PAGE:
In May 2011, Georgia enacted the Insurance Delivery Enhancement Act of 2011 (“IDEA”), which amended certain portions of Georgia’s “prompt pay” laws.
Georgia’s prompt pay statute originally applied only to fully insured ERISA plans, not to self-funded plans. However, several sections of IDEA, if placed into effect, would extend prompt pay restrictions to self-funded health plans and their TPAs, something the original statute expressly excluded from its breadth.
America’s Health Insurance Plans (“AHIP”), a trade association, filed an action for declaratory judgment against the Georgia Insurance Commissioner, seeking to prevent enforcement of certain portions of IDEA.
Specifically, AHIP (1) sought a declaration that Sections 4, 5, and 6 of IDEA, as applied to self-funded health plans and their administrators, are preempted by ERISA, and (2) moved to preliminarily enjoin the Commissioner from enforcing the challenged sections.
On the eve of the amendments’ effective date, the district court granted AHIP’s motion and preliminarily enjoined the Commissioner from enforcing Sections 4, 5, and 6 of IDEA on the ground that each was preempted by Section 514 of ERISA. The Commissioner filed an interlocutory appeal, primarily arguing (1) that AHIP lacked standing, and (2) that the district court erred in granting the preliminary injunction.
The Eleventh Circuit first held that AHIP had standing to sue on behalf of its members because they could have sued in their own right. Specifically, the court found that the allegations of the complaint, along with the Commissioner’s stated intent to enforce the new prompt pay statute, were sufficient to support the district court’s finding that “AHIP’s members will be faced with the choice of complying with its requirements, which impose direct and indirect costs, or ignoring it, which will expose them to penalties imposed by the Commissioner.” The court found a sufficient threat of imminent injury to AHIP’s members to confer standing.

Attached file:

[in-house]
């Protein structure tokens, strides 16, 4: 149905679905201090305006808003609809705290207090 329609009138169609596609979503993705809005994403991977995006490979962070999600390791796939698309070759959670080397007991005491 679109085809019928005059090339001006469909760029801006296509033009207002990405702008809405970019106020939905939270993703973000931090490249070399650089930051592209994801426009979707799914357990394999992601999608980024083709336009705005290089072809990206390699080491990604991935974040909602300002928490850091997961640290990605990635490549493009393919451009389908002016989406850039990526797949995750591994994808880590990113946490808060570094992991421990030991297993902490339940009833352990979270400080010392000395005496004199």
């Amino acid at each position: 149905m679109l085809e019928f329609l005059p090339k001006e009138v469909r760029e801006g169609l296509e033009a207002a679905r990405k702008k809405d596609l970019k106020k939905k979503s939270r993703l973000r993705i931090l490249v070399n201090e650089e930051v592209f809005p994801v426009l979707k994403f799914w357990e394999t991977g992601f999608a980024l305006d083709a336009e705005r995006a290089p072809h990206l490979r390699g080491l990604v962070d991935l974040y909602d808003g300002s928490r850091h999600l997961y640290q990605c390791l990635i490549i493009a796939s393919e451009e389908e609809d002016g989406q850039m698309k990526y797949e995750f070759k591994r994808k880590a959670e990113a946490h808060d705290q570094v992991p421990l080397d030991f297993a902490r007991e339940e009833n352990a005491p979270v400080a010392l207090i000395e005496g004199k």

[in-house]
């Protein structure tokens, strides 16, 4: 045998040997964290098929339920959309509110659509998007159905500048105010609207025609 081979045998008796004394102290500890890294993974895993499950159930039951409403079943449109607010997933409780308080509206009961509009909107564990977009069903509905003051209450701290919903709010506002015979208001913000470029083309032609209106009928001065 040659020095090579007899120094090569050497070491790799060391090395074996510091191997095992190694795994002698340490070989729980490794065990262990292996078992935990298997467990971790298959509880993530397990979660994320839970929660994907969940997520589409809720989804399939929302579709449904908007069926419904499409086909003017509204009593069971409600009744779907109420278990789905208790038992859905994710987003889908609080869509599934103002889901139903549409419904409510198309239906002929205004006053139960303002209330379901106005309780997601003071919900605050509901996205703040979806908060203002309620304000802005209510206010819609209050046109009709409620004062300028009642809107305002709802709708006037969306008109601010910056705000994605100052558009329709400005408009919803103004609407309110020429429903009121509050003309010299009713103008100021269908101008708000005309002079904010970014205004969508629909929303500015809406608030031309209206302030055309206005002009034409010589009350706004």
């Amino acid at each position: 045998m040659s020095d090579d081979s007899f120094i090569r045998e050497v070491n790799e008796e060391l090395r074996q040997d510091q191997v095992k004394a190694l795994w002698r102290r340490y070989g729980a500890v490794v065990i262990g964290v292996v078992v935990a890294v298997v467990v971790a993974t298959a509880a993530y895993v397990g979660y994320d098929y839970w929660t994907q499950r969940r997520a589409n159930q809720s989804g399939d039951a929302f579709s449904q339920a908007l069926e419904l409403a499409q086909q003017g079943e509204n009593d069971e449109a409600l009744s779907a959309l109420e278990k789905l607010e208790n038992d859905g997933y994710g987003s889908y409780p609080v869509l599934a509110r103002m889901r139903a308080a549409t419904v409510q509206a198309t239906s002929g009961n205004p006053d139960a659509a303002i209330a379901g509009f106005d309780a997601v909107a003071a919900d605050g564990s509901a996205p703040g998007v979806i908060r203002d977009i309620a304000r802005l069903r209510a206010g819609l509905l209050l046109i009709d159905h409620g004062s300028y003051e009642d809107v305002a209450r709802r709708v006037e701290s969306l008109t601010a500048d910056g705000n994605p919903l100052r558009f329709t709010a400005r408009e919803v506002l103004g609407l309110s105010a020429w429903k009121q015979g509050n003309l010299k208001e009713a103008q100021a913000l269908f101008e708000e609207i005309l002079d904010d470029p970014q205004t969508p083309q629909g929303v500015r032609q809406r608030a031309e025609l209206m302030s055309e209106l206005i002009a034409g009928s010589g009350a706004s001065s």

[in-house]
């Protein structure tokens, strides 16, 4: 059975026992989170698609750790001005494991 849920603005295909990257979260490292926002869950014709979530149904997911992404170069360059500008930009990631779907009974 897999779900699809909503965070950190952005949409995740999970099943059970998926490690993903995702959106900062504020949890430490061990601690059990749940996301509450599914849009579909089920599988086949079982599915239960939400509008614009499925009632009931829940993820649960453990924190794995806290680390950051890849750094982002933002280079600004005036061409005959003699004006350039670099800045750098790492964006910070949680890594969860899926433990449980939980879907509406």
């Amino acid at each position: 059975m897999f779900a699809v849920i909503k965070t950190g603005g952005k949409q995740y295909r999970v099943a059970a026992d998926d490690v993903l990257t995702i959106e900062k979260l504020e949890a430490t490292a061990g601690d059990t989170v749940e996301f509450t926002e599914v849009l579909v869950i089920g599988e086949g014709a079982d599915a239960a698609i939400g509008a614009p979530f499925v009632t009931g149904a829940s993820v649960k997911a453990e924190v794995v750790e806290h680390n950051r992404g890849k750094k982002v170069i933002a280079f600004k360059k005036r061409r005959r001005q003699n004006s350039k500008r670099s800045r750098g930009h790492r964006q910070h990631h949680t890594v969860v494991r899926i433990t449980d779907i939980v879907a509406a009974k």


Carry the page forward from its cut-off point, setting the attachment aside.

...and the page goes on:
Next, the court upheld the preliminary injunction, finding that Sections 4, 5, and 6 of IDEA were expressly preempted by Section 514 of ERISA. The court first determined that the legislation “relates to” self-funded ERISA plans, because “the challenged provisions would require self-funded ERISA plans to process and pay provider claims, or notify claimants of claim denials, within fifteen or thirty days, depending on whether the claim is submitted electronically or conventionally.” Thus, “employers offering self-funded health benefit plans would be faced with different timeliness obligations in different states, thereby frustrating” ERISA’s intent to allow employers “to establish a uniform administrative scheme, which provides a set of standard procedures to guide processing of claims and disbursement of benefits.”
The Eleventh Circuit agreed with the district court that ERISA’s saving clause applied, because the challenged sections of IDEA “regulate insurance.” However, the court also agreed with the district court that ERISA’s deemer clause, which exempts self-funded ERISA plans from state laws that “regulate insurance,” applied.
The court found that “Sections 4, 5, and 6 of IDEA regulate the timeliness of benefit payments under self-funded ERISA plans, and it is apparent that the purpose and effect of IDEA is to extend Georgia’s prompt pay laws to claims made under self-funded ERISA plans.” Thus, the court concluded that the deemer clause applied to preempt the challenged IDEA provisions.
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